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earth, he saw not; the perfume of the flowers and the song of the birds were unheeded ; with eyes, half-blinded by tears he could not check, turned ever towards the encampment which contained all he loved, he journeyed sadly until it faded from his sight.
He held on his way until the sun sank beneath the horizon, and then sat down upon a stone near the shadow of a pleasant grove, and gave himself up to the contemplation of his gloomy condition. He was alone-quite alone -he had deceived his father, and though he had not cursed him, yet he feared Jehovah's wrath rather than his confirmation of the craftily obtained blessing. He was compelled to leave all the friends and companions of youth and riper age, and harder than all-his mother, and he fled from the wrath and hatred of the being against whose cheek his head had so often rested in the sweet sleep of infancy, who had been nursed and caressed upon the same lap, and who had grown up with him like a twin plant. Lost in thought he sat until night closed. Turning his eyes towards the heavens he saw the
• Ethereal night, where long white clouds Streaked the deep purple, and unnumber'd stars Spangled the wonderful mysterious vault With things that looked as if they would be suns. So beautiful, unnumbered and endearing, Not dazzling, and yet drawing towards them.” And then, placing a stone whereon to lay his throbbing head, he endeavoured to find repose.
He slept : and though his head rested upon a stony pillow and the hard ground was his bed. Yet the azure curtain stretched above him was spangled with thousands of gems brighter than those which adorn the mightiest monarch's couch, and the heavy dews fell with delightful coolness upon his fevered brow. And truly monarchs might have cast away their diadems to obtain the blessed vision of the lonely wanderer.
In his sleep, the Lord visited him and comforted his soul. Heaven opened before his astonished eyes, and shining figures clothed in spotless garments descended by a ladder whose foot rested upon the earth whilst the top was lost in a flood of light. But oh! wondrous sight ! in the midst of a pillar of brightness,
so surpassingly glorious that the sleeper was compelled to veil his eyes, there stood the Lord. In a voice of merciful encouragement and love he pronounced these words, “I am the Lord God of Abraham thy father; and the God of Isaac; the land whereon thou liest to thee will I give it, and to thy seed; and thy seed shall be as the dust of the earth; and thou shalt spread abroad to the east and to the west, to the north and to the south; and in thy seed shall all families of the earth be blessed. And behold I am with thee, and will keep thee in all places, whithersoever thou goest, and will bring thee again into this land; for I will not leave thee until I have done that which I have spoken to thee of.”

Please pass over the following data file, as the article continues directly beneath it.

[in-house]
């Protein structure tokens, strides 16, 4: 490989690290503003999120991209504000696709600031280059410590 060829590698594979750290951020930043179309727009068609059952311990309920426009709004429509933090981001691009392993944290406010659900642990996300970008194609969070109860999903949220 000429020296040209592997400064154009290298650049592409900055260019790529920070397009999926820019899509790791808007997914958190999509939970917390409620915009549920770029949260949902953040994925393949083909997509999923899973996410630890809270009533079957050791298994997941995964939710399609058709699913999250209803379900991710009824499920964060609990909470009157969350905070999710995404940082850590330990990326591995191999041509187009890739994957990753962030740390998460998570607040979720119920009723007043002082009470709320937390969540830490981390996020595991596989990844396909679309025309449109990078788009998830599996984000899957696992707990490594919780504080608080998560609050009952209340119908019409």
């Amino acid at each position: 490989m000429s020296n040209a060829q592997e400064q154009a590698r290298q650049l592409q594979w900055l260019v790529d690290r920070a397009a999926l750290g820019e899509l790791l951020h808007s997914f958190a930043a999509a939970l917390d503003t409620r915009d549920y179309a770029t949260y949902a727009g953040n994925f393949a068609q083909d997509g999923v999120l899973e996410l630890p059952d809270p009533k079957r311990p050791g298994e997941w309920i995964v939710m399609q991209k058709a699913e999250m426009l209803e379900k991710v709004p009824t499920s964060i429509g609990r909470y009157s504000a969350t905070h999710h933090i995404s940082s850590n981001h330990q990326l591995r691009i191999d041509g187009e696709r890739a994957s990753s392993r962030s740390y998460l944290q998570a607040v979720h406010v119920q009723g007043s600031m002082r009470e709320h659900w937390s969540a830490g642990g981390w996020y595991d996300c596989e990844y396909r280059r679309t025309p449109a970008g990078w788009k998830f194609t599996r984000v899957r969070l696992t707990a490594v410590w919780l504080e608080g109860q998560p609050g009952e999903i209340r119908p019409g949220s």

With these sweet and precious words sounding in his ears Jacob awoke. The sun had arisen upon the earth, but its splendour seemed dim to eyes that had so recently caught a glimpse of the glorious majesty of heaven. He looked around with a feeling of awful veneration and exclaimed, fearing that he had been too bold in sleeping in a spot which Jehovah had deigned to visit, “Surely, the Lord is in this place, and I knew it not ! How should it be reverenced! This is none other than the house of God, and this is the gate of Heaven!"
And Jacob took the stone upon which his head had rested, and set it up for a pillar, that it might be a lasting memorial of this great event! he called it Bethel, signifying the House of God, and consecrated it by pouring oil upon the top of it. Then he knelt and returned thanks to the Lord who had so graciously visited him, and vowed a vow, saying, “If God will be with me, and will keep me in the way that I go, and will give me bread to eat, and raiment to put on, so that I come again to my father's house in peace; then shall the Lord be my God ; and this stone which I have set for a pillar shall be God's house; and of all that Thou shalt give me, I will surely give the tenth unto Thee.”
Mark the spirit of humble dependence and submission to God's will in this prayer of Jacob - he asks not for wealth, or for power, or high honor,—nor for goodly raiment and luxurious food—but merely the necessaries of life-“food to eat and raiment to put on.” Again see his reverence for the place God had condescended to choose for the revelation of His will. Oh! beware that none of us forget, when in the “House of God," that it is “the gate of Heaven.” With what deep and heartfelt reverence ought we to regard that sacred place, for "surely the Lord is in this place;" then take heed that by trifling actions or wandering thoughts we do not shew that “we know it not." Go not into the House of God with a mind and heart occupied with the affairs of the world; go not with a mere formal devotion, or from compliance with a decent custom; but let the whole heart be lifted up at so near an approach to the presence of God, and the whole soul be filled with thankfulness, and earnest longing after so blessed a privilege, and be ready to exclaim with the Psalmist, “How amiable are Thy tabernacles, O Lord of Hosts! My soul longeth, yea, fainteth for the courts of the Lord. For a day in thy courts is better than a thousand !"